Blue Lagoon

Papa, give me all your cash so I can keep it in my boot.

          -RU

Our trip to Iceland included a visit to the Blue Lagoon, which we had scheduled for our first night.

I didn’t see Brooke Shields or Christopher Atkins anywhere. Instead, the Blue Lagoon turned out to be a geothermal spa with milky blue water. It’s situated on some lava fields and is created by water output from a nearby geothermal plant. A swanky spa has been built at the lagoon to provide a classy environment for separating people from their money.

That isn’t to say that the Blue Lagoon itself lacks natural beauty. On the contrary, like pretty much everywhere in Iceland outside of a city, it has natural beauty out the yin-yang. To get to the spa entrance from the parking lot, you walk down a stone path between two walls of black, volcanic rock. Steam billows from cracks in the earth and from pools of hot water, murky and mineral-rich. The whole place looks like Mordor after it got fixed up by Disney.

After we got there, we were informed that Z was too young to partake of the lagoon. This meant that someone had to sit with him while everyone else got to enjoy it. If we’d known that ahead of time, we probably wouldn’t have gone. As it was, the Wife and I ended up taking turns but it severely cut down on the amount of time we got to enjoy the main attraction. Z wasn’t happy about missing out, either.

I, personally, was less than happy with the process for actually getting out into the lagoon. There are men’s and women’s locker rooms where you are to change out of your clothes and get a shower. Faced with the prospect of my father-in-law and I accidentally seeing each other naked in there, I waited in the restroom for several minutes before choosing a locker and disrobing. Once I’d had a very brief shower and set the world’s speed record for getting one’s bathing suit on, I had no clue what to do next. I wandered back out into the hallway and realized that I was the only person around who wasn’t fully dressed; no one else was coming out of the locker rooms wearing their bathing suits and dripping wet. So I went back in and eventually discovered a door near the showers that lead out to the lagoon area.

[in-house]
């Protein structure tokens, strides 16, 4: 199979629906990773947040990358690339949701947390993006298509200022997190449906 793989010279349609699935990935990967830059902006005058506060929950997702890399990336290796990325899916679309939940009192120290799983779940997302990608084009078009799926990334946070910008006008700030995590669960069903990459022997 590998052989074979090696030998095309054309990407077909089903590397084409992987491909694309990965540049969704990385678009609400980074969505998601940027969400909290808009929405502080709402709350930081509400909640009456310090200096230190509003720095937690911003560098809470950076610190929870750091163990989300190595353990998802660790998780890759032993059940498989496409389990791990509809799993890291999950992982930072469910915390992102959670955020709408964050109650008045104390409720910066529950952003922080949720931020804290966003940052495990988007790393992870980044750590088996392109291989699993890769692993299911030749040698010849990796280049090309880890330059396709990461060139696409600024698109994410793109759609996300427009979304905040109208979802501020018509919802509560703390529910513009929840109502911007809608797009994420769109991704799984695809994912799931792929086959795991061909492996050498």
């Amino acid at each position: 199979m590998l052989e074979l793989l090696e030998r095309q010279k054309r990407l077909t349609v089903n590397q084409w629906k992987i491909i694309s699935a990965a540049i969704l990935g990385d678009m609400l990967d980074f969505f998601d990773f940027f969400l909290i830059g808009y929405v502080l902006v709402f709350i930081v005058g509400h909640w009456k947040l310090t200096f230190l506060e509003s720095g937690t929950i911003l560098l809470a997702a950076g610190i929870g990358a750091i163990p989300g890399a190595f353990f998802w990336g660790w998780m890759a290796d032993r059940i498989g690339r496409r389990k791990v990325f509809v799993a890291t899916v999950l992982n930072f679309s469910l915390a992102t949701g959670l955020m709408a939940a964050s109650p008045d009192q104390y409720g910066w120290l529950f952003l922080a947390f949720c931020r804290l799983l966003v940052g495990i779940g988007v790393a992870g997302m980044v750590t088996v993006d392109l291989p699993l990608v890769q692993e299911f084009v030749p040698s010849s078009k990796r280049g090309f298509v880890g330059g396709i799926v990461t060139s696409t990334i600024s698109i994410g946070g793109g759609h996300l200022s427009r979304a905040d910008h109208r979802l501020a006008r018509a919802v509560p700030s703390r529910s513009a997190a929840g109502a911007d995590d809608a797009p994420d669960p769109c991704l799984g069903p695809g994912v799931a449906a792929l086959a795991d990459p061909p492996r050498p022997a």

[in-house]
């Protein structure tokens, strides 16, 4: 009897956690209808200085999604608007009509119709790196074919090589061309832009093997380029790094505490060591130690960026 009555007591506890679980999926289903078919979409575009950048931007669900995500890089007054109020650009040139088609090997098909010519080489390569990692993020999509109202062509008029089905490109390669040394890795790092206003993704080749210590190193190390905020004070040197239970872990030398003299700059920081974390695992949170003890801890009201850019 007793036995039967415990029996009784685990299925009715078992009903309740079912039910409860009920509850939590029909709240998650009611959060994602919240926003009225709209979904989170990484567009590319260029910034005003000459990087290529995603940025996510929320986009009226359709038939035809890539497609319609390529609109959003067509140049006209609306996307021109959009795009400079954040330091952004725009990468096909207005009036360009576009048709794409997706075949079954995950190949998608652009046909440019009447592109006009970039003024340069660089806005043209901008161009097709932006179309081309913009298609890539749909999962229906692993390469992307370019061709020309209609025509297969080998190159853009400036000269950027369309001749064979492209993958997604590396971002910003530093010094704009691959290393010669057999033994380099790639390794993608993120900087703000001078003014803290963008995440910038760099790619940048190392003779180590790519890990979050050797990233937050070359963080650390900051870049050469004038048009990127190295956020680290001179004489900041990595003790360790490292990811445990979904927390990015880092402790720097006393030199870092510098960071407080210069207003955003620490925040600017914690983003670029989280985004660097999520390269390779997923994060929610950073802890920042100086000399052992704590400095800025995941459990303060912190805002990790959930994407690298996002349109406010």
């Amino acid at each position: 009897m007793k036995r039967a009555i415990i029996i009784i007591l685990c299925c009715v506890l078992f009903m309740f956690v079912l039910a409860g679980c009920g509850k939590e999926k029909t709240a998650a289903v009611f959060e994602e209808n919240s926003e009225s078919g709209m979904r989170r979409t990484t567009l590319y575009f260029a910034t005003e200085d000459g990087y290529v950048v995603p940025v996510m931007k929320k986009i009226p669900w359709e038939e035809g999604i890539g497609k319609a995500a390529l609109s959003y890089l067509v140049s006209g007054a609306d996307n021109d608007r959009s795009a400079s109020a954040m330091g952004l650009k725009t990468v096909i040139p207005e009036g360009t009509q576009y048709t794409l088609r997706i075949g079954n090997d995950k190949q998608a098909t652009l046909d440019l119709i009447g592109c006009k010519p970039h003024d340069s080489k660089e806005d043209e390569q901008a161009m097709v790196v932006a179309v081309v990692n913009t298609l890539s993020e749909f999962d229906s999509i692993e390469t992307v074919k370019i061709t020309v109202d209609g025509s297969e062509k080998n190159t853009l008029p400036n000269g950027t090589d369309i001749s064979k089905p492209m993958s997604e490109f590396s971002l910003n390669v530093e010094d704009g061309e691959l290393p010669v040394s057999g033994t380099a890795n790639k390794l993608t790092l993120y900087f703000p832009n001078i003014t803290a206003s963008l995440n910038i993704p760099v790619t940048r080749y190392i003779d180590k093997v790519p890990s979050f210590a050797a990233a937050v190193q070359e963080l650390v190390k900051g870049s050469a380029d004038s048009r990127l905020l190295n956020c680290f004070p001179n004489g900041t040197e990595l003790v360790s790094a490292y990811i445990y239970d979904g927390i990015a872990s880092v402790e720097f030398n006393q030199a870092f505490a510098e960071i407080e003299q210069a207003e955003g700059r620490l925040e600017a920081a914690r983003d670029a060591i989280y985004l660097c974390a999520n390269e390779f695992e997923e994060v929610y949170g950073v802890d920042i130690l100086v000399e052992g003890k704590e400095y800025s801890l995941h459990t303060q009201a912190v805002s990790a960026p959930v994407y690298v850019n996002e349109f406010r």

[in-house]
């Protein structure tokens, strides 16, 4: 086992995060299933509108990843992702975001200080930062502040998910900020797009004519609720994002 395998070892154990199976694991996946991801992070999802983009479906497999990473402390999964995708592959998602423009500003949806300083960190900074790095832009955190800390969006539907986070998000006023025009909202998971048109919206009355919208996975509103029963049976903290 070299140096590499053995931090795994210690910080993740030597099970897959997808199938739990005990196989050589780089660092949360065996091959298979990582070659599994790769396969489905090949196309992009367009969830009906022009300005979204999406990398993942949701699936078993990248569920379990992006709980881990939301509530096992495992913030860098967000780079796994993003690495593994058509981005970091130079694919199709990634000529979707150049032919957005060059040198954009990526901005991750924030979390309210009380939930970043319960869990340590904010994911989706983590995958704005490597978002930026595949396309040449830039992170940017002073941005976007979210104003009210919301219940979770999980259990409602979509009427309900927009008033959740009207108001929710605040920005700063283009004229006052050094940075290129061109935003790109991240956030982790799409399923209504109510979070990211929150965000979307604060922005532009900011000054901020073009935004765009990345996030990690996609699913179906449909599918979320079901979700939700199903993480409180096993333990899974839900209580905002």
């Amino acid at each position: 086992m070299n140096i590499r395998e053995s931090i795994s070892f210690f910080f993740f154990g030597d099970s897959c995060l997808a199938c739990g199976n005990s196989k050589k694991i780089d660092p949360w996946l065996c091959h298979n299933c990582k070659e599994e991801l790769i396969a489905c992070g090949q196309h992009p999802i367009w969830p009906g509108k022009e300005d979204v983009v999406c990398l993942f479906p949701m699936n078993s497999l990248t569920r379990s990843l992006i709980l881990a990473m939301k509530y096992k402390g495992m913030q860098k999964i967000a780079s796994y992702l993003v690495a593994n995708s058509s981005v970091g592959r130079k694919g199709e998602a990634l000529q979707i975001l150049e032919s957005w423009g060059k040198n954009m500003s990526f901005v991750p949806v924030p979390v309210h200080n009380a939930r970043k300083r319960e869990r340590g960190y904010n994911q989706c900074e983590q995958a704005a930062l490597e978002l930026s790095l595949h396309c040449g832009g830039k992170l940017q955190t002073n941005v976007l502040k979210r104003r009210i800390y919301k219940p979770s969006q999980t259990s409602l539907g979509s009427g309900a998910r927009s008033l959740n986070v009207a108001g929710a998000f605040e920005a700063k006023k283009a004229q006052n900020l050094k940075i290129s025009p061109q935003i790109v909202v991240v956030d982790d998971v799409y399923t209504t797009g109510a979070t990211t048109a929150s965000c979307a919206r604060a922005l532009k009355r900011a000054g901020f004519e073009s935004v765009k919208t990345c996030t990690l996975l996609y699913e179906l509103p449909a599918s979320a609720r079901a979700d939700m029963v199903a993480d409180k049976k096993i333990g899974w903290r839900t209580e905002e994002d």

The place really should have provided some sort of orientation or instructional video for how one is supposed to navigate about the place. You might say that it would have been easy enough for me to note what everyone else was doing or perhaps read the signs posted at the exit. You’d be right if it wasn’t for the fact that I was in a room with other men taking off their clothes. I deliberately don’t pay attention to the people around me in those situations and do my best to keep my eyes from actually focusing on anything. That can make it difficult to see where the exit is.

My experience of the actual lagoon was much more pleasant but all-too brief. The air was cold and the water was hot. We stayed near entrance where it was shallow enough that the girls could just about touch the bottom. The lagoon seemed more than large enough for the crowd that was there, though I didn’t get to wander around much (nor did I partake of the bar that’s right there).

All in all, it seemed as though we were there a long time yet I didn’t feel like I’d spent much time indulging in the actual lagoon. Well, somebody had to stay with the baby; that’s just how it is sometimes. I’m not sure we would have gone to the Blue Lagoon if it hadn’t been included in our trip package, but I am very glad I got to experience it. I’m not the sort of person who goes to a spa or does much self-pampering of that regard (these days, just finding time to take a shower or a nap is a luxury). This, however, really helped us to relax into the vacation and soothe any nerves still jangling from the flight.

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